Mayor Nutter formally presented a $3.87 billion budget to City Council this morning, calling on its members to approve a new tax on sugary drinks and a $300 annual trash fee in order to avoid cuts that would “devastate” city services.
“The deep budget cuts required to fill the deficit would force massive layoffs and a very noticeable reduction in city services. It’s a path we should avoid,” Nutter said.
If approved by City Council, the two new revenue sources would raise $146.6 million next year and $185 million in future years. Together, the fee and tax are enough to eliminate the city’s projected $150 million deficit.
Though the mayor told Council that Philadelphia continues to face serious economic challenges, his overall tone was upbeat, and he used the occasion to repeatedly tout his administration’s accomplishments.
“I believe that Philadelphia is uniquely positioned for greatness in this new century. We’re at the right place, at the right time and we have what it takes to create huge economic growth and prosperity for our city, a city that is safe, smart and sustainable,” Nutter told Council.
Calling his administration “battle tested,” Nutter said his vision for Philadelphia is “based on its fighting spirit.” And he urged residents to embrace his sense of optimism.
“For years now, Philadelphians have been engaged in a great internal debate between our betters angels who have hope, who see possibility and who want change, and those whose cynicism and lack of an imagination freeze them in a past of low expectations,” Nutter said.
The mayor used his address to reach out, by name, to every member of City Council, and he praised specific accomplishments of each council person.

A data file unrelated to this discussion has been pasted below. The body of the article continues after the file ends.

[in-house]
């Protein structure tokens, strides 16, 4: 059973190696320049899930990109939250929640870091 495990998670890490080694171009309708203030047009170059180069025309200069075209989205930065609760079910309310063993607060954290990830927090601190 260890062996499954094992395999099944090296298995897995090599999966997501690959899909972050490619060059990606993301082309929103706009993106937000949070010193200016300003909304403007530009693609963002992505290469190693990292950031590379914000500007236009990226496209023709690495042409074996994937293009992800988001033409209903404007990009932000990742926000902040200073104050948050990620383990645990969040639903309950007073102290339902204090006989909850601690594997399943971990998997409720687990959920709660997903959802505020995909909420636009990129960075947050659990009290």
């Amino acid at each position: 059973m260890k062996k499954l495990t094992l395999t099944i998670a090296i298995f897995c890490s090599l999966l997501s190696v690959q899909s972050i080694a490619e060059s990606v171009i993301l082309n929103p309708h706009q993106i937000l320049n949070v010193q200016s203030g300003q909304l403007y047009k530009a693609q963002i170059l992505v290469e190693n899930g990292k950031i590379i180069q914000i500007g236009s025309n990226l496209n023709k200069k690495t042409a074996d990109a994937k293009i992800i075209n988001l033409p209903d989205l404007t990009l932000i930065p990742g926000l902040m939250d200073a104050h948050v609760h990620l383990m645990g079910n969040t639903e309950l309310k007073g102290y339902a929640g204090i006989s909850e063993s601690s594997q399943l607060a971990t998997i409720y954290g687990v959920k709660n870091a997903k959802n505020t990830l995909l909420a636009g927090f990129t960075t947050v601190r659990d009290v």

Nutter also emphasized the spending cuts and efficiencies his administration has enacted since the nationwide economic crisis began.
“In extraordinary times, we’ve met the challenge of recession. We’ve innovated, we’ve reformed and we’ve preserved the basic services that Philadelphians want and deserve,” Nutter said.
Towards the end of his 50 minute address, Nutter called the mayor's office a "humbling place," and he acknowledged he has "made some mistakes."
"I ask your forgiveness for my mistakes, but I also ask for your continued support as we all strive together to serve the citizens of our city," Nutter said.
The outlines of Nutter’s budget have been clear for several days, but the mayor’s address did contain a few nuggets of news.
* All of the city’s functioning pools – 69 of 72 – are funded in Nutter’s proposed budget.
* Wage and business tax cuts, which had been tabled when the economic crisis struck, are now included in the mayor’s five-year plan, but not until 2014.
* The city will work with a pro bono consultant to seek further efficiencies.
* Capital investment in technology would be sharply increased. Nutter proposes sinking $120 million into technology over the next six years.
* Nutter plans to overhaul the largely inactive Mayor's Commission on Literacy.